After increased concerns that Craigslist is facilitating child prostitution, a representative of the ex-personal listings site Craigslist confirmed in remarks prepared for hearing in Congress that it will not be reopening the "adult services" section on its site.

Craigslist's director of customer service and law enforcement relations, William Clint Powell said in a hearing that going after Craigslist would not do any good as "those who formerly posted adult services ads on Craigslist will now advertise at countless other venues." Still, he said, the adult-ad section will not be reopening.

CEO Jim Buckmaster commented to this situation by providing this statement:

"We are grateful to (Virginia Rep. Robert Scott, subcommittee chairman) and all members of the subcommittee for inviting representatives of Craigslist to speak at today's hearing," the statement from Buckmaster read. "Craigslist has long collaborated with attorneys general, law enforcement, nonprofit organizations, and other concerned parties in this regard, and we look forward to assisting the subcommittee as it considers the role Internet sites should play in combating domestic minor sex trafficking. Although Craigslist recently removed its adult-services advertising classification, we gladly offer our key learnings to the subcommittee and to all interested advertising venues regarding best practices."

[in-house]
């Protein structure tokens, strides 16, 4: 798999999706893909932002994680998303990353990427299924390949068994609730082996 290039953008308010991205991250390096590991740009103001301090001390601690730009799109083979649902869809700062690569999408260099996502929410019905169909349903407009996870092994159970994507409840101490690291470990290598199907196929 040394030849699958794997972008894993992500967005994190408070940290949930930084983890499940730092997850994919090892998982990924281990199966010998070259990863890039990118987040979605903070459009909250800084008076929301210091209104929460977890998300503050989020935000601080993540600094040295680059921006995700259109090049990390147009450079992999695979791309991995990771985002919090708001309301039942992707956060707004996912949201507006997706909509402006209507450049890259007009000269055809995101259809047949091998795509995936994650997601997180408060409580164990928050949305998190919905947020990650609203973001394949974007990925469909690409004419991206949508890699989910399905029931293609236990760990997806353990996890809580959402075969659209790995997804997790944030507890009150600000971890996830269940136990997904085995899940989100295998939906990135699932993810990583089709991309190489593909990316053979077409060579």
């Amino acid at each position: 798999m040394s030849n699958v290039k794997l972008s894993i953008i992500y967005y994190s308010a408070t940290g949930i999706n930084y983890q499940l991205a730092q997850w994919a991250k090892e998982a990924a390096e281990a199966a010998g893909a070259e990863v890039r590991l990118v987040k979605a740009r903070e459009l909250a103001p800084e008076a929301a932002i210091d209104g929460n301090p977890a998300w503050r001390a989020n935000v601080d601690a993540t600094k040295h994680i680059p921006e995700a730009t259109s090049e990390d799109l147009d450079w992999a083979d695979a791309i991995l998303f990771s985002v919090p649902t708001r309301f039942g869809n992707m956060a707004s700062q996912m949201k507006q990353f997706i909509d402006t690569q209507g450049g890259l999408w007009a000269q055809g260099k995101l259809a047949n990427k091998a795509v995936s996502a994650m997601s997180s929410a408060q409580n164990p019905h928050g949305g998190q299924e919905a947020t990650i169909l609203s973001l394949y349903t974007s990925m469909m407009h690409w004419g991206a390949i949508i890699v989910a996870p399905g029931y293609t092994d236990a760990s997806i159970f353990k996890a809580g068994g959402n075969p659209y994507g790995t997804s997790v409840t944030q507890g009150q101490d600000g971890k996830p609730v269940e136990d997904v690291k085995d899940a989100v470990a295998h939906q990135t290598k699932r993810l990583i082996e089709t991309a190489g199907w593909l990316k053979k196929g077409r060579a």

Craigslist kept "adult services"–originally a section called "erotic services" that was modified last year–segregated from the rest of the site so that they would not be interspersed with its other listings, and so that it would be easier to keep an eye on legal and safety issues that may arise with the content, specifically to prevent crimes like child prostitution, according to Powell.

"To our knowledge, no other venue has adopted these best practices and, in fact, very few venues have adopted more than one of these measures," Powell's prepared statements read. "Indeed, Craigslist has been one of the few bright spots and success stories in the critical fight against trafficking and child exploitation."